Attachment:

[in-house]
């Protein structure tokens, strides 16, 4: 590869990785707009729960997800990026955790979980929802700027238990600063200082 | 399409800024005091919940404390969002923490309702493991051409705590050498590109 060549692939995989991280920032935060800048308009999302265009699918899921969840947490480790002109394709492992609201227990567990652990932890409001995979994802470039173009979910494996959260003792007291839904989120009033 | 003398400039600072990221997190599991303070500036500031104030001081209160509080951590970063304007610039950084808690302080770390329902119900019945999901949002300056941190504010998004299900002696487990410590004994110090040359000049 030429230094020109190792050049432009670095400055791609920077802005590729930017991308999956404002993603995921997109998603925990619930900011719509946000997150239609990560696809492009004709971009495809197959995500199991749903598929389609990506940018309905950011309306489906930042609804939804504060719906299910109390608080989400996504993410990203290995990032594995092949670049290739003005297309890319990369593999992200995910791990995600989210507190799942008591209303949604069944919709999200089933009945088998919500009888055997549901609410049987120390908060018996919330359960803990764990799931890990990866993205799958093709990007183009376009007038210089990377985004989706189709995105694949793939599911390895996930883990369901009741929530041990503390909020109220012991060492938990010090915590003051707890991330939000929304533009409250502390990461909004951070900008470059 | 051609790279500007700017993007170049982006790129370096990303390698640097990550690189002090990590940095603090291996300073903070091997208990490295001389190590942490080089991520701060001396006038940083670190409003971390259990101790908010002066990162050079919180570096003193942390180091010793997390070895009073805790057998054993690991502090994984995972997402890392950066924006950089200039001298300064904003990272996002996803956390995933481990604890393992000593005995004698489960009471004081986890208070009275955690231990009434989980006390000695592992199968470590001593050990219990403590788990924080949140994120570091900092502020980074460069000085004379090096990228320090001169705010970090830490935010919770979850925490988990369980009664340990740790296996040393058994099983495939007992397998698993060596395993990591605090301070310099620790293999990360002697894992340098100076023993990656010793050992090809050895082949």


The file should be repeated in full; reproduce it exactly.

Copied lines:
[in-house]
């Protein structure tokens, strides 16, 4: 590869990785707009729960997800990026955790979980929802700027238990600063200082 | 399409800024005091919940404390969002923490309702493991051409705590050498590109 060549692939995989991280920032935060800048308009999302265009699918899921969840947490480790002109394709492992609201227990567990652990932890409001995979994802470039173009979910494996959260003792007291839904989120009033 | 003398400039600072990221997190599991303070500036500031104030001081209160509080951590970063304007610039950084808690302080770390329902119900019945999901949002300056941190504010998004299900002696487990410590004994110090040359000049 030429230094020109190792050049432009670095400055791609920077802005590729930017991308999956404002993603995921997109998603925990619930900011719509946000997150239609990560696809492009004709971009495809197959995500199991749903598929389609990506940018309905950011309306489906930042609804939804504060719906299910109390608080989400996504993410990203290995990032594995092949670049290739003005297309890319990369593999992200995910791990995600989210507190799942008591209303949604069944919709999200089933009945088998919500009888055997549901609410049987120390908060018996919330359960803990764990799931890990990866993205799958093709990007183009376009007038210089990377985004989706189709995105694949793939599911390895996930883990369901009741929530041990503390909020109220012991060492938990010090915590003051707890991330939000929304533009409250502390990461909004951070900008470059 | 051609790279500007700017993007170049982006790129370096990303390698640097990550690189002090990590940095603090291996300073903070091997208990490295001389190590942490080089991520701060001396006038940083670190409003971390259990101790908010002066990162050079919180570096003193942390180091010793997390070895009073805790057998054993690991502090994984995972997402890392950066924006950089200039001298300064904003990272996002996803956390995933481990604890393992000593005995004698489960009471004081986890208070009275955690231990009434989980006390000695592992199968470590001593050990219990403590788990924080949140994120570091900092502020980074460069000085004379090096990228320090001169705010970090830490935010919770979850925490988990369980009664340990740790296996040393058994099983495939007992397998698993060596395993990591605090301070310099620790293999990360002697894992340098100076023993990656010793050992090809050895082949």